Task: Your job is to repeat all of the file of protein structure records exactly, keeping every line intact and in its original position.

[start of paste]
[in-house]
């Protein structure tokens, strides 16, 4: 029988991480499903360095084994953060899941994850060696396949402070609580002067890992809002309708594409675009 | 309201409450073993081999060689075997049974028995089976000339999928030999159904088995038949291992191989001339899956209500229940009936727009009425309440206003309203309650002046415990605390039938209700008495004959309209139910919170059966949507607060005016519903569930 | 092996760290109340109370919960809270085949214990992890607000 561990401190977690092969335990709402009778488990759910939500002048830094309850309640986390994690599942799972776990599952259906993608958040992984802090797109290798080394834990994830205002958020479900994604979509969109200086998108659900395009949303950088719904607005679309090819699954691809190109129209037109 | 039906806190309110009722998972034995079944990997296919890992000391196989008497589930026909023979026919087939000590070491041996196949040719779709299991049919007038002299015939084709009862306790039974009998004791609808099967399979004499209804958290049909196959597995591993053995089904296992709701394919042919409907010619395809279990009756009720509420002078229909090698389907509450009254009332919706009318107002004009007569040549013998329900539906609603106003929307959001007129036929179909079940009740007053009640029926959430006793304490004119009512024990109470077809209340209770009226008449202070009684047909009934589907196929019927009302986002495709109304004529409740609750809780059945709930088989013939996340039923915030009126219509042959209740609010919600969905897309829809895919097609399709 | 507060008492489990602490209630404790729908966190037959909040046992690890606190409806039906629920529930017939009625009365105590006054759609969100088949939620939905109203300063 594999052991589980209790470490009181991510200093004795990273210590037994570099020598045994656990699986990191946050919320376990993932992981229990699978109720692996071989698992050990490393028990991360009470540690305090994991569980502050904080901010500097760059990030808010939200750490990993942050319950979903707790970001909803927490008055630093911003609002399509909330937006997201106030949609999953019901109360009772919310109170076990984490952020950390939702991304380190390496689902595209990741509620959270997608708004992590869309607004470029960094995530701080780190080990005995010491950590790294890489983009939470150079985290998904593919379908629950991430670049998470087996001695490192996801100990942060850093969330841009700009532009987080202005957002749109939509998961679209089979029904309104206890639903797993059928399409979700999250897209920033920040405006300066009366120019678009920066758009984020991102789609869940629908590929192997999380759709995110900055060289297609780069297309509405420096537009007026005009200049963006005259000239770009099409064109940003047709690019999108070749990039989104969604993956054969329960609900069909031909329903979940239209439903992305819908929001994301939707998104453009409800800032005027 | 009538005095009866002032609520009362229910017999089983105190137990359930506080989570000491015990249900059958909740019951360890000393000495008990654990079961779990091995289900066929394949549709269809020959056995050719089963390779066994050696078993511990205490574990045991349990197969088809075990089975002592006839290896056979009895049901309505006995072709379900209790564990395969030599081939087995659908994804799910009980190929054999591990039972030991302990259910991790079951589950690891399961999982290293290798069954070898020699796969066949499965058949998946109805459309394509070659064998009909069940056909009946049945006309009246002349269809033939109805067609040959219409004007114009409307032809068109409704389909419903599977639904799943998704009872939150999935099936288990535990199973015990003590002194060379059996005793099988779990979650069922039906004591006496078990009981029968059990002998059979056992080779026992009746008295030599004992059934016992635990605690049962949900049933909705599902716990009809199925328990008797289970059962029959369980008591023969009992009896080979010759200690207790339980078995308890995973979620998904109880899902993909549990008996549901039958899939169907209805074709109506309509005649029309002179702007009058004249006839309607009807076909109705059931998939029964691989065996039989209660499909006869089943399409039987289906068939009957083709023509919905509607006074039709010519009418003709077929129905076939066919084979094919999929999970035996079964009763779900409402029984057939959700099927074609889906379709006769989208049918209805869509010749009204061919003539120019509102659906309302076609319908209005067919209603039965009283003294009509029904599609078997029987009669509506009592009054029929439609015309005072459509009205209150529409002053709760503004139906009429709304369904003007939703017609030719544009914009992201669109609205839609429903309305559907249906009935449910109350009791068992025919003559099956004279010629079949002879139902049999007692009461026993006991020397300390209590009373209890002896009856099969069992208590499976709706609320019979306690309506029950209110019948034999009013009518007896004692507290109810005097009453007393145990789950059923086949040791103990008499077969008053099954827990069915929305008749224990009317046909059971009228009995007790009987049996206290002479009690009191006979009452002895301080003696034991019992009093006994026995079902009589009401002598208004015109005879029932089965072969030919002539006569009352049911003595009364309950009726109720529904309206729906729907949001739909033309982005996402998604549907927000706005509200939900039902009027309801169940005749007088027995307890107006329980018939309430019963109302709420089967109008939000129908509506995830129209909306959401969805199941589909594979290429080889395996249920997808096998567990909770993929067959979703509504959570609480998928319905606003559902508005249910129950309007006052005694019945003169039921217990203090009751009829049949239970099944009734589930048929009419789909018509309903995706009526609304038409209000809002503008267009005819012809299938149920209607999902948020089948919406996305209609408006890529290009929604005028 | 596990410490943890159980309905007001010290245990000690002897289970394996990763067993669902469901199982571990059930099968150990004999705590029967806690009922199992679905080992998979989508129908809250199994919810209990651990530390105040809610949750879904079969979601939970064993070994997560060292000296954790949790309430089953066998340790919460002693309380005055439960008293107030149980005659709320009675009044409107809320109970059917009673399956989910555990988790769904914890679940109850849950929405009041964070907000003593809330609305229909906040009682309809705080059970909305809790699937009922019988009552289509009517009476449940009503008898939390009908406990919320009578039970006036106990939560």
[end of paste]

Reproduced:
[in-house]
């Protein structure tokens, strides 16, 4: 029988991480499903360095084994953060899941994850060696396949402070609580002067890992809002309708594409675009 | 309201409450073993081999060689075997049974028995089976000339999928030999159904088995038949291992191989001339899956209500229940009936727009009425309440206003309203309650002046415990605390039938209700008495004959309209139910919170059966949507607060005016519903569930 | 092996760290109340109370919960809270085949214990992890607000 561990401190977690092969335990709402009778488990759910939500002048830094309850309640986390994690599942799972776990599952259906993608958040992984802090797109290798080394834990994830205002958020479900994604979509969109200086998108659900395009949303950088719904607005679309090819699954691809190109129209037109 | 039906806190309110009722998972034995079944990997296919890992000391196989008497589930026909023979026919087939000590070491041996196949040719779709299991049919007038002299015939084709009862306790039974009998004791609808099967399979004499209804958290049909196959597995591993053995089904296992709701394919042919409907010619395809279990009756009720509420002078229909090698389907509450009254009332919706009318107002004009007569040549013998329900539906609603106003929307959001007129036929179909079940009740007053009640029926959430006793304490004119009512024990109470077809209340209770009226008449202070009684047909009934589907196929019927009302986002495709109304004529409740609750809780059945709930088989013939996340039923915030009126219509042959209740609010919600969905897309829809895919097609399709 | 507060008492489990602490209630404790729908966190037959909040046992690890606190409806039906629920529930017939009625009365105590006054759609969100088949939620939905109203300063 594999052991589980209790470490009181991510200093004795990273210590037994570099020598045994656990699986990191946050919320376990993932992981229990699978109720692996071989698992050990490393028990991360009470540690305090994991569980502050904080901010500097760059990030808010939200750490990993942050319950979903707790970001909803927490008055630093911003609002399509909330937006997201106030949609999953019901109360009772919310109170076990984490952020950390939702991304380190390496689902595209990741509620959270997608708004992590869309607004470029960094995530701080780190080990005995010491950590790294890489983009939470150079985290998904593919379908629950991430670049998470087996001695490192996801100990942060850093969330841009700009532009987080202005957002749109939509998961679209089979029904309104206890639903797993059928399409979700999250897209920033920040405006300066009366120019678009920066758009984020991102789609869940629908590929192997999380759709995110900055060289297609780069297309509405420096537009007026005009200049963006005259000239770009099409064109940003047709690019999108070749990039989104969604993956054969329960609900069909031909329903979940239209439903992305819908929001994301939707998104453009409800800032005027 | 009538005095009866002032609520009362229910017999089983105190137990359930506080989570000491015990249900059958909740019951360890000393000495008990654990079961779990091995289900066929394949549709269809020959056995050719089963390779066994050696078993511990205490574990045991349990197969088809075990089975002592006839290896056979009895049901309505006995072709379900209790564990395969030599081939087995659908994804799910009980190929054999591990039972030991302990259910991790079951589950690891399961999982290293290798069954070898020699796969066949499965058949998946109805459309394509070659064998009909069940056909009946049945006309009246002349269809033939109805067609040959219409004007114009409307032809068109409704389909419903599977639904799943998704009872939150999935099936288990535990199973015990003590002194060379059996005793099988779990979650069922039906004591006496078990009981029968059990002998059979056992080779026992009746008295030599004992059934016992635990605690049962949900049933909705599902716990009809199925328990008797289970059962029959369980008591023969009992009896080979010759200690207790339980078995308890995973979620998904109880899902993909549990008996549901039958899939169907209805074709109506309509005649029309002179702007009058004249006839309607009807076909109705059931998939029964691989065996039989209660499909006869089943399409039987289906068939009957083709023509919905509607006074039709010519009418003709077929129905076939066919084979094919999929999970035996079964009763779900409402029984057939959700099927074609889906379709006769989208049918209805869509010749009204061919003539120019509102659906309302076609319908209005067919209603039965009283003294009509029904599609078997029987009669509506009592009054029929439609015309005072459509009205209150529409002053709760503004139906009429709304369904003007939703017609030719544009914009992201669109609205839609429903309305559907249906009935449910109350009791068992025919003559099956004279010629079949002879139902049999007692009461026993006991020397300390209590009373209890002896009856099969069992208590499976709706609320019979306690309506029950209110019948034999009013009518007896004692507290109810005097009453007393145990789950059923086949040791103990008499077969008053099954827990069915929305008749224990009317046909059971009228009995007790009987049996206290002479009690009191006979009452002895301080003696034991019992009093006994026995079902009589009401002598208004015109005879029932089965072969030919002539006569009352049911003595009364309950009726109720529904309206729906729907949001739909033309982005996402998604549907927000706005509200939900039902009027309801169940005749007088027995307890107006329980018939309430019963109302709420089967109008939000129908509506995830129209909306959401969805199941589909594979290429080889395996249920997808096998567990909770993929067959979703509504959570609480998928319905606003559902508005249910129950309007006052005694019945003169039921217990203090009751009829049949239970099944009734589930048929009419789909018509309903995706009526609304038409209000809002503008267009005819012809299938149920209607999902948020089948919406996305209609408006890529290009929604005028 | 596990410490943890159980309905007001010290245990000690002897289970394996990763067993669902469901199982571990059930099968150990004999705590029967806690009922199992679905080992998979989508129908809250199994919810209990651990530390105040809610949750879904079969979601939970064993070994997560060292000296954790949790309430089953066998340790919460002693309380005055439960008293107030149980005659709320009675009044409107809320109970059917009673399956989910555990988790769904914890679940109850849950929405009041964070907000003593809330609305229909906040009682309809705080059970909305809790699937009922019988009552289509009517009476449940009503008898939390009908406990919320009578039970006036106990939560």